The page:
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Re: Connecting those interested in getting GT.M into the Debianrepositories

I am catching up on e-mail and will try to respond to all the issues thoughtfully discussed by Andreas and Alan in this single response.

Preference for no root owned files in the .deb distribution files: I have a preference for not including any files owned by root in the .deb distribution files.  This makes it easy for anyone who wants to analyze a package to be able to unpack it without needing root access.  Since I often need to run 32-bit executables on a 64-bit Linux, I find I need to often need to take apart packages and it is an inconvenience to need root.

Use of bin: GT.M itself makes no assumptions about the ownership of the files, and offers bin as the default for historical reasons and because the same install script is used for all GT.M on all UNIX/Linux flavors.  GT.M itself is quite happy for the installed distribution to be owned by root.  There is an installation option to restrict the execution of GT.M to members of a group.  I suggest that the default for Debian is to not so restrict it, but to provide the option (for those who choose the "ask me everything when installing packages" installation option) to prompt for installing it so restricted.   Note that the gtmsecshrdir directory must be owned by root with permissions to only allow access by the owner (not even group).  It contains one file, gtmsecshr that is owned by root and readable and executable only by the owner, not even group and with the setuid bit on).  The parent directory also has a file called gtmsecshr, which must be owned by root and be readable and executable by the owner with the setuid bit on.  This outer gtmsecshr file has the same group as all other GT.M files and it's world read and execute permissions can be turned off if GT.M access is restricted to a group.  Incidentally, there is no assumption that bin is uid 2 (and symbolic names are preferred over numeric ones anyway).

Writabilty of files: I prefer for an installed version of GT.M to not have *any* writable files, even if root-owned and only owner-writable.  The prerm script can make files writable for removal, or the remove script can use a -f flag to override.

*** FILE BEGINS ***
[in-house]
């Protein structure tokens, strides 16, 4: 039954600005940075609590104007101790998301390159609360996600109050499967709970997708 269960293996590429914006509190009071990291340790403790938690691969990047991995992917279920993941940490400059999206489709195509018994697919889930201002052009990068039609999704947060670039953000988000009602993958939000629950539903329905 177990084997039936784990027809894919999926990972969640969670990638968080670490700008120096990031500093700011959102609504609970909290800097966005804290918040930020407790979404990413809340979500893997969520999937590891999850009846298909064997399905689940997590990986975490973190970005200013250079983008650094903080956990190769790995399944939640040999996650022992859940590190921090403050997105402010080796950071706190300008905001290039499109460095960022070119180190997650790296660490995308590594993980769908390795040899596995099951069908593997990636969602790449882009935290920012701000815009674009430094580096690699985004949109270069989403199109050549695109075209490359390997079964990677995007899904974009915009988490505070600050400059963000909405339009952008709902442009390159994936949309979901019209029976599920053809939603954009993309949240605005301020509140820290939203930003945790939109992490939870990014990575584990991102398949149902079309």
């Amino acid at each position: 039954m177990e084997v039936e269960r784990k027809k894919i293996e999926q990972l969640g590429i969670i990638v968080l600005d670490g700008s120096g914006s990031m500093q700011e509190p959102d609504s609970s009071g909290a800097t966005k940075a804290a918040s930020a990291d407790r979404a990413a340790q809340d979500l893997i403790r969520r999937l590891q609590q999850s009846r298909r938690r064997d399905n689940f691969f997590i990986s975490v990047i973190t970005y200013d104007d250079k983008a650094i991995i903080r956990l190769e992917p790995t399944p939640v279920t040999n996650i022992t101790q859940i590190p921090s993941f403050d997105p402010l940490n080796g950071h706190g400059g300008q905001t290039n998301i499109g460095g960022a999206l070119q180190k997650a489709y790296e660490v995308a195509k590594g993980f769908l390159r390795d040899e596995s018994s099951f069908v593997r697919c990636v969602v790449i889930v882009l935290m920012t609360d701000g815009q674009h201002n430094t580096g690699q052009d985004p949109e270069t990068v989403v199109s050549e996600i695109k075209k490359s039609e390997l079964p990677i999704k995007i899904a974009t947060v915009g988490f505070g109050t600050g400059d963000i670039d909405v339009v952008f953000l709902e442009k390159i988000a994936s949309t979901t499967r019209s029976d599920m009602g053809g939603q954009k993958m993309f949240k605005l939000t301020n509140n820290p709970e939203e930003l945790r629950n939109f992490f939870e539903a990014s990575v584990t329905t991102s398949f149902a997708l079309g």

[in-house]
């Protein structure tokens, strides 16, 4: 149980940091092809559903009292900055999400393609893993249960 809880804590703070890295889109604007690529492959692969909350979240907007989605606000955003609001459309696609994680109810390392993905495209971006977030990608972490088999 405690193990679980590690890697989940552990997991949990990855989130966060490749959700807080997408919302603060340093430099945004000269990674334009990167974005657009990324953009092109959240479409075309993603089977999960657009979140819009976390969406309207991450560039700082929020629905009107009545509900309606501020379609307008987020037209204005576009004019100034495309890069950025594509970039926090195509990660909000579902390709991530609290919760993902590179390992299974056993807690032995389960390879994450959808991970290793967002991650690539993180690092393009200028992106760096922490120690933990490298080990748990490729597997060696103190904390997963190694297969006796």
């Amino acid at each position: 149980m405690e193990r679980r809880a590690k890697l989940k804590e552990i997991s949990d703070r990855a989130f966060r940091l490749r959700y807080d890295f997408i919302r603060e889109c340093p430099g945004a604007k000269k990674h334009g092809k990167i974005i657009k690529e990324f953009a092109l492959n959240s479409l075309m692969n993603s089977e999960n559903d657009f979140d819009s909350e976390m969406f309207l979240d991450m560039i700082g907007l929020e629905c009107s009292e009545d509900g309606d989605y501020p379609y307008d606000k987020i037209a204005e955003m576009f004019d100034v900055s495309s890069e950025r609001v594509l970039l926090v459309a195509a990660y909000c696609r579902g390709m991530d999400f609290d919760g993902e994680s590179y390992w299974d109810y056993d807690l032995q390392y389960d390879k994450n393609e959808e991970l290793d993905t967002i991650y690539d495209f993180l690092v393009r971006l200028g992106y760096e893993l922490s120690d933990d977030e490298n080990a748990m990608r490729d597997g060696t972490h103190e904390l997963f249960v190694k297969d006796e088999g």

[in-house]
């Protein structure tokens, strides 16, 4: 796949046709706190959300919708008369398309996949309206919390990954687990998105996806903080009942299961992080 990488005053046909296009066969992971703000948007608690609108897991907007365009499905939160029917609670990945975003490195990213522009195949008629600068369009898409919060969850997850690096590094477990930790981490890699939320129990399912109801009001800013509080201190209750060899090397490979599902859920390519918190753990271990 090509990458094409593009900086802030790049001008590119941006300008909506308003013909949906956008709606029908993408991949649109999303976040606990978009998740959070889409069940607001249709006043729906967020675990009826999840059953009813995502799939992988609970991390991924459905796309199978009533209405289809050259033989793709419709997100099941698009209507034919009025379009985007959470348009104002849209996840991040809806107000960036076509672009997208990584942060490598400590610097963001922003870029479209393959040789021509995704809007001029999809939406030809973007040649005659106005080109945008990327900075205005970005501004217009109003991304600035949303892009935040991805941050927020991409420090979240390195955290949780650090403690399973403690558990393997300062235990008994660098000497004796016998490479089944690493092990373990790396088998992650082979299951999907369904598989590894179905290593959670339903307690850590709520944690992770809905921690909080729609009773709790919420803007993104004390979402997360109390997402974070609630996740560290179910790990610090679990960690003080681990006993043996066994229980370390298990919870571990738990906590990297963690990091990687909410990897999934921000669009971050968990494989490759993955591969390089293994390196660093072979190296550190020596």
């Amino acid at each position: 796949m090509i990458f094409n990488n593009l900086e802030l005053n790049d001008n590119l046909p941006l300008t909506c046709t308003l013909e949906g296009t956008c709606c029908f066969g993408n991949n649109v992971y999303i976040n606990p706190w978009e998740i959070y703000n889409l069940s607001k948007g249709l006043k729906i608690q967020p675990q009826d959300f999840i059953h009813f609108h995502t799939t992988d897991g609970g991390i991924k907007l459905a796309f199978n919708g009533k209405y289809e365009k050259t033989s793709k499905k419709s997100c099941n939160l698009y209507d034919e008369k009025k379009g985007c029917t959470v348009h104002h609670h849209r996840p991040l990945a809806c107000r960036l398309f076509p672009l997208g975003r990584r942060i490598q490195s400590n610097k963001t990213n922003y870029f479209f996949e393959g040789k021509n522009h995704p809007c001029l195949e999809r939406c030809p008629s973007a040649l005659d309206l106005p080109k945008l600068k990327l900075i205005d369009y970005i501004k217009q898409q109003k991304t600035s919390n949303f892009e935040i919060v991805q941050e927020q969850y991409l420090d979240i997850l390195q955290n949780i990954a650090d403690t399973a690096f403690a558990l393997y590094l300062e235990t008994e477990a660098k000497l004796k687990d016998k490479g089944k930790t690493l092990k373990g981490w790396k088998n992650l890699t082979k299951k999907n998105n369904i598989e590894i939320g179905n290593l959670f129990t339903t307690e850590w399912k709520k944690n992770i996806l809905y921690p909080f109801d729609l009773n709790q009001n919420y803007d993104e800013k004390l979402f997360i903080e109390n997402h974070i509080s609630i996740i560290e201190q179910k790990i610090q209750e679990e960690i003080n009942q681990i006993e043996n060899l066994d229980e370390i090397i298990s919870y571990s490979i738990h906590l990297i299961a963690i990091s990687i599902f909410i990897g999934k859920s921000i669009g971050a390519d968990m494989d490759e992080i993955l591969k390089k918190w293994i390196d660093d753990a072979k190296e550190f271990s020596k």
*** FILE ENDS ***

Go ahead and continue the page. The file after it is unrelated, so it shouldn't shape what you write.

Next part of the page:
.o files: .o files are object files compiled from .m source files.  There are two types of .o files - those that are considered part of GT.M itself that are written in M and those that are utility programs written in M.  The former is the utility program GDE.  Since it is considered part of GT.M itself and generates a binary image of a data structure that is loaded into RAM, our normal GT.M binary distributions do not include the source code (of course, the source tarball does).  The source code for the utility programs is included with the binary distributions to allow users to adapt and customize.

The concept of a "single user" GT.M is not meaningful.  GT.M is inherently multi-user.  However, individual databases can be single- or multi-user.  The script "gtm" and the file gtmprofile that can be sourced - their use is optional since the entire operation of GT.M is controlled by environment variables - looks for an environment variable $gtmdir and defaults this to $HOME/.fis-gtm if it is not defined.  Alan, please do not link the FIS provided gtm script with the name gtm-su.  gtm is the upstream name for the script, and if you override it, you run the risk of causing problems for someone who comes after you.  I realize that you have independently created your own personal "gtm" script.  I am sorry if I sound hard-hearted, but it is better for you to bear a little one-of pain than to institutionalize something that will keep causing headaches in the future.

Unicode version: GT.M itself requires ICU version 3.6 or higher.  However, there is a defect in the way Debian packages ICU, by putting the version number in the package name (e.g., libicu36).  So, there is no way to define a dependency for GT.M of version 3.6 or greater.  Also, there is a very useful program icu-config that is part of libicu-dev rather than libicu.  So I recommend making GT.M depend on libicu-dev with a version of 3.6 or greater.  [Note that use of GT.M for languages with 8-bit characters, such as with ISO-8859 family representations does not need ICU, and therefore in theory libicu / libicu-dev can be recommended rather than required.  However, anyone today starting to write a new application today, and using ISO-8859 character sets that use the high order bit is asking for trouble when internationalizing tomorrow, is asking for trouble.  So, it may be better to just require ICU.]

Source tarballs: the same source tarball is used to build both the 32- and 64-bit executables.  Note that GT.M compiler's code generator is very different internally for the two, but we only release one source tarball from which you can build both binaries.

GT.M versions: I see no reason to package anything other than the latest, V5.4-001.  Once we establish (Alan establishes) a process for creating GT.M Debian packages from upstream releases, then future releases will slide into place!

Bootstrapping GT.M: this was previously discussed, and I am not sure I have anything profound to add.

I think I have responded to all the issues.  If I have overlooked any, please let me know, and I will respond tomorrow (Tuesday, September 7, US Eastern time).  Thanks Alan and Andreas for all your efforts.

-- Bhaskar
GT.M - Rock solid. Lightning fast. Secure. No compromises.


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